I have a Jack Russell Chiwawa mix that I rescued from a shelter when he was about 2/3 months old. He is now about 2 years old. Recently we have moved from an apartment to a house. He started doing this screaming and running around like he was in severe pain and it only last a couple seconds off and on for about 5 minutes. He was doing this almost daily and then he started back to plucking our other dog and leaving bald spots on her. After he started to loose weight and getting a little aggressive with my husband over little things I took him to the vet. They said he had a bowel issue and put him on some antibiotics. That worked for all of 3 weeks. Then his symptoms started over. The vet over time got aggravated with me and I ended up switching vets. At the second visit with the new vet he put him on the same antibiotics and they cycle had started over. I finally got him on video doing this screaming thing and the vet stated he was having a panic attack and that the stress of us getting ready to leave in the morning was causing this. The vet stated that with anxiety can come bowel problems and aggression. We were then referred to a behavior specialist but are unable to actually take him to be examined due to the high cost of this. It really saddens me because his ribs are showing and he is back to literally going crazy when we leave. Any suggestions on how to handle this on our own?
Expose your pup to as many scary things as possible when young. Things with wheels such as, shopping carts, bicycles, wheelchairs, etc.  Pop-open umbrellas are very scary. People: men wearing hats, young children running and screaming, people walking with a cane or slowly, etc. The more they are exposed to a variety of everyday situations without anything bad happening to them, the more relaxed they will be as adult dogs.
Pups between the ages of 9–12 weeks who were permitted to observe their narcotics-detecting mothers at work generally proved more capable at learning the same skills at six months of age than control puppies the same age who were not previously allowed to watch their mothers working.[54] A 2001 study recorded the behaviour of dogs in detour tests, in which a favorite toy or food was placed behind a V-shaped fence. The demonstration of the detour by humans significantly improved the dogs' performance in the trials. The experiments showed that dogs are able to rely on information provided by human action when confronted with a new task. Significantly, they did not copy the exact path of the human demonstrator, but adopted the detour behavior shown by humans to reach their goal.[55] A 1977 experiment by Adler and Adler found that puppies who watched other puppies learn to pull a food cart into their cages by an attached ribbon proved considerably faster at the task when later given the opportunity themselves. At 38 days of age, the demonstrator puppies took an average of 697 seconds to succeed, while the observers succeeded in an average of 9 seconds.[56]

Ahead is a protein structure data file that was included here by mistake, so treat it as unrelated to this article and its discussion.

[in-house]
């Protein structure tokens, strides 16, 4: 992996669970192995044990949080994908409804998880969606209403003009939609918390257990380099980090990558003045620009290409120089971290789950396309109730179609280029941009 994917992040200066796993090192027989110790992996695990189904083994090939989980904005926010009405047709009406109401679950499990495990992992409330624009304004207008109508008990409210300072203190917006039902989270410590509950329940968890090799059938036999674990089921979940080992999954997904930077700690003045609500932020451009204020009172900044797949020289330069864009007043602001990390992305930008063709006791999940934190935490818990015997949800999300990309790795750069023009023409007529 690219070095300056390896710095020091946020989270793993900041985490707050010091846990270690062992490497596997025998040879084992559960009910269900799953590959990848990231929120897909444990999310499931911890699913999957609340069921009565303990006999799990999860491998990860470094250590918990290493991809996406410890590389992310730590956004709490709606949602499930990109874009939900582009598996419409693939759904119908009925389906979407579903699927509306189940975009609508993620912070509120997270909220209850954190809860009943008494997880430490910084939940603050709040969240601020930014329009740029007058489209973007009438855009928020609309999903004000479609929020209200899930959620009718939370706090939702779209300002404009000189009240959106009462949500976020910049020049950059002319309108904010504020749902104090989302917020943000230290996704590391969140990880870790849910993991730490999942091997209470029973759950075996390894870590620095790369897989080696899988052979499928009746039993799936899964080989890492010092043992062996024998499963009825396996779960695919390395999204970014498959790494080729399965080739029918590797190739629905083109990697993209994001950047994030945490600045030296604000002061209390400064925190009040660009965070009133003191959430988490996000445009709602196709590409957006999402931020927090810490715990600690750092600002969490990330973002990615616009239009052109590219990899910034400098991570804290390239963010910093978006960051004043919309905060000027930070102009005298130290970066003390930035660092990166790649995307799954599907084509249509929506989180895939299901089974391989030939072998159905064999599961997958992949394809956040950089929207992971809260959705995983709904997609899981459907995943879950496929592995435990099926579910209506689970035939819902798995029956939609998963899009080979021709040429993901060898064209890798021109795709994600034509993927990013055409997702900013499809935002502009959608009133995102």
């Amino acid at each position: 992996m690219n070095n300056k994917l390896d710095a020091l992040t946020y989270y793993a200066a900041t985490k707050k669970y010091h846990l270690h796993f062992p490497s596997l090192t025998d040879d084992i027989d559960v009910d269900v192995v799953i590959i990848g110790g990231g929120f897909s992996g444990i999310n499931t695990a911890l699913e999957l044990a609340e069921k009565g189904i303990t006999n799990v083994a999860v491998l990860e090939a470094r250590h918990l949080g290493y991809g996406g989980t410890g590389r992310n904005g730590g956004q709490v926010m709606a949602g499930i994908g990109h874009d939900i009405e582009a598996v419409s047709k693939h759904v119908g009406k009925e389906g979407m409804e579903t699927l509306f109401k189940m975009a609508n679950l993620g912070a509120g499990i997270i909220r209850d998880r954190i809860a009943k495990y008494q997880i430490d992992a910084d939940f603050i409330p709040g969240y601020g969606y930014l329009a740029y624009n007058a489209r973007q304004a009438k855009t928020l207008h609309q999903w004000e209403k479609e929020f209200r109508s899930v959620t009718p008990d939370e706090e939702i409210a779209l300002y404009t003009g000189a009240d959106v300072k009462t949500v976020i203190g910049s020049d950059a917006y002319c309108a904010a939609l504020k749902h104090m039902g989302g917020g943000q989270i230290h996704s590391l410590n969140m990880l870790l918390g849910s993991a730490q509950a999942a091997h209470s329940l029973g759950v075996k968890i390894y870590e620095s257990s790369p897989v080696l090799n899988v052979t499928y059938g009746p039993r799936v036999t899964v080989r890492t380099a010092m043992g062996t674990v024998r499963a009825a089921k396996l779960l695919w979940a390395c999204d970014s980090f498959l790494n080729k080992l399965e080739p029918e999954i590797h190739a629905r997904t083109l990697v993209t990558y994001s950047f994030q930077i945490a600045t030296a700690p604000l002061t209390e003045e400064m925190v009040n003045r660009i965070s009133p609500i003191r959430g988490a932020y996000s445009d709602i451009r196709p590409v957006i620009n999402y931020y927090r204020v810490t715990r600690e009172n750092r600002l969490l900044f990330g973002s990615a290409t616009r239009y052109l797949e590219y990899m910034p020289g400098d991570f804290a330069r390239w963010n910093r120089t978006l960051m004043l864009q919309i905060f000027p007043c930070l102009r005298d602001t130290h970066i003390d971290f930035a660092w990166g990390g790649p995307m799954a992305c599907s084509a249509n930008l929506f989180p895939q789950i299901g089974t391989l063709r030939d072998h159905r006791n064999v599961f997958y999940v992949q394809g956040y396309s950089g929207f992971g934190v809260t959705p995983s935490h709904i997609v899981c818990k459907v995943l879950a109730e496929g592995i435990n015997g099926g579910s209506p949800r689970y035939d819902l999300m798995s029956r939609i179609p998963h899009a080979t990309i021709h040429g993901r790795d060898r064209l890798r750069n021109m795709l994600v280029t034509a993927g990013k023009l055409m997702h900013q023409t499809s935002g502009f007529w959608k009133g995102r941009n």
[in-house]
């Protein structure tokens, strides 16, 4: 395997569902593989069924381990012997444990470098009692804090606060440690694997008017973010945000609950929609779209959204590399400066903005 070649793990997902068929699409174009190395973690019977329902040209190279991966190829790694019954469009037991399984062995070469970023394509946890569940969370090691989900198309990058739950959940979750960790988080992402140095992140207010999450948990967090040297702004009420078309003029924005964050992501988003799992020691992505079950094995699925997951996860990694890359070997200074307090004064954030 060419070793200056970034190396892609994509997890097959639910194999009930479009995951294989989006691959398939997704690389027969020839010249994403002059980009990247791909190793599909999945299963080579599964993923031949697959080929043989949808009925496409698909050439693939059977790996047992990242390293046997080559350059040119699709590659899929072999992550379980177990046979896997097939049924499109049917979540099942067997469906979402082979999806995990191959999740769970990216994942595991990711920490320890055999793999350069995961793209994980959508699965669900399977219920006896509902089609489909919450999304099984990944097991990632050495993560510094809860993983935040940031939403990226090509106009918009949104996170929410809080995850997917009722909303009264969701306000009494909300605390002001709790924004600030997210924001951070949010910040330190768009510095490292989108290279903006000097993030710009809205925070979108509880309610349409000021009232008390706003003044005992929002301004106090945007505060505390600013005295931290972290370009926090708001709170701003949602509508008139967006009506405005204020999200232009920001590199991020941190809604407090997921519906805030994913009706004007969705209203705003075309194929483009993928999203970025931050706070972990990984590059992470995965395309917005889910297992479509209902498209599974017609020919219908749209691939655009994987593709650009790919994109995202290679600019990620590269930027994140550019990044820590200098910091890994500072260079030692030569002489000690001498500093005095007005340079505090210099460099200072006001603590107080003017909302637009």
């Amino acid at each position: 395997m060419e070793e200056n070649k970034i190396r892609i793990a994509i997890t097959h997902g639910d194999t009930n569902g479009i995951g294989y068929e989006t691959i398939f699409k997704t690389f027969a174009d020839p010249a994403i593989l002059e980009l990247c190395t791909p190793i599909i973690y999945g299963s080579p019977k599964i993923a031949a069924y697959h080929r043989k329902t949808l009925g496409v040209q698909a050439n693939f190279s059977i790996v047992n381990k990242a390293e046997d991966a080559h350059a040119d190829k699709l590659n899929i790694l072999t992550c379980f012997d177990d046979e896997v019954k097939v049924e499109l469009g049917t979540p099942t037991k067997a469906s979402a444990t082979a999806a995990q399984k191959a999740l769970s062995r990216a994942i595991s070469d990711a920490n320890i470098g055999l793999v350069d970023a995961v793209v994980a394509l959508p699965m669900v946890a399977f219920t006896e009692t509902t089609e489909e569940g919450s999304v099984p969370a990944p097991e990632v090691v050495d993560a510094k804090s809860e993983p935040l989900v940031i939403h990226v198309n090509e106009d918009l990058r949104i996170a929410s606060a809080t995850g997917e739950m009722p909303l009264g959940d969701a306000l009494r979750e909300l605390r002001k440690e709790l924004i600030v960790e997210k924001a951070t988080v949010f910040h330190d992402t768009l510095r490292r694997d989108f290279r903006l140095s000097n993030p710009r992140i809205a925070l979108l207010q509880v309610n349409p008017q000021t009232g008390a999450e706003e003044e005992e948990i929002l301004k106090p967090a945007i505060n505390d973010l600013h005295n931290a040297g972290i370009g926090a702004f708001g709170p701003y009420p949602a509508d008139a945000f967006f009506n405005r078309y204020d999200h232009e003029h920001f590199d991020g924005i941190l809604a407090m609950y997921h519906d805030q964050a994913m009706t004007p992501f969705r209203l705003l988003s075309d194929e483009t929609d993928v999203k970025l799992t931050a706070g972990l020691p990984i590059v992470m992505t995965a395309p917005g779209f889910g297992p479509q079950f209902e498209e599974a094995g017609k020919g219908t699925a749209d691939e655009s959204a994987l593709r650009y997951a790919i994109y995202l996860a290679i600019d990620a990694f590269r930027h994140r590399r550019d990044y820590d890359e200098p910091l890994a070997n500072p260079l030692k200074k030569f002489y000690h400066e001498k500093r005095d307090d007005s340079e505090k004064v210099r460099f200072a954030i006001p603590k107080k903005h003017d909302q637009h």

The first day with your new puppy will involve traveling, whether it’s a short distance from the shelter or a local breeder or a long ride in a car or the cabin of a plane. This is the perfect opportunity to start teaching your puppy to love his crate. Be sure it’s well stocked with treats and, if possible, a towel or T-shirt that bears the scent of his mother and littermates. That will go a long way toward making him comfortable in his new surroundings.
Anxiety is defined as the anticipation of potential dangers from unknown sources. In most cases, dogs suffering from anxiety will develop behavioral issues or bodily reactions to a particular stimulus that is causing their panic and anxiety. The most common form of anxiety is separation anxiety in dogs, which can occur when a dog is left alone for any period of time.
Prong collars must never be turned inside out (with the prongs facing away from the dog's skin), as this may cause injury against the body and head. [1] Plastic tips are occasionally placed on the ends of the prongs to protect against tufts forming in the fur or, in the case of low quality manufactured collars with rough chisel cut ends, puncturing the skin. Like the slip collar, the prong collar is placed high on the dog's neck, just behind the ears, at the most sensitive point.[2]

Enroll in a reward-based training class to increase your dog’s mental activity and enhance the bond between you and your dog. Contact a Certified Professional Dog Trainer for group or private classes that can give you and your dog lots of great skills to learn and games to play together. After you and your dog have learned a few new skills, you can mentally tire your dog out by practicing them right before you leave your dog home alone. Please see our article, Finding Professional Behavior Help, to locate a CPDT in your area. 
Anxiety in dogs is often caused from sudden, unexpected activities or moments. If you have a routine for when it’s time to go to the veterinary office, board a plane, or anything else that may cause anxiety, it will help your dog prepare for what’s ahead and feel more secure. Extra hugs, playtime, and treats can help confirm that even if there is a situation they do not like, the time is only temporary.

As you go about trying to train your new dog, you do want to keep several things in mind. First, the dog itself will have limits to what they can do and comprehend. You must respect these limits and not push them beyond. For example, a small puppy will certainly not be able to understand everything that an older dog will. Additionally, the puppy may not have certain skills that the older does. This may limit what they can initially do. On the other hand, an older dog may have trouble catching on to certain things, or may not be physically able to do some of the things a puppy can. Just try and get to know your dog and then respect whatever their specific limits are.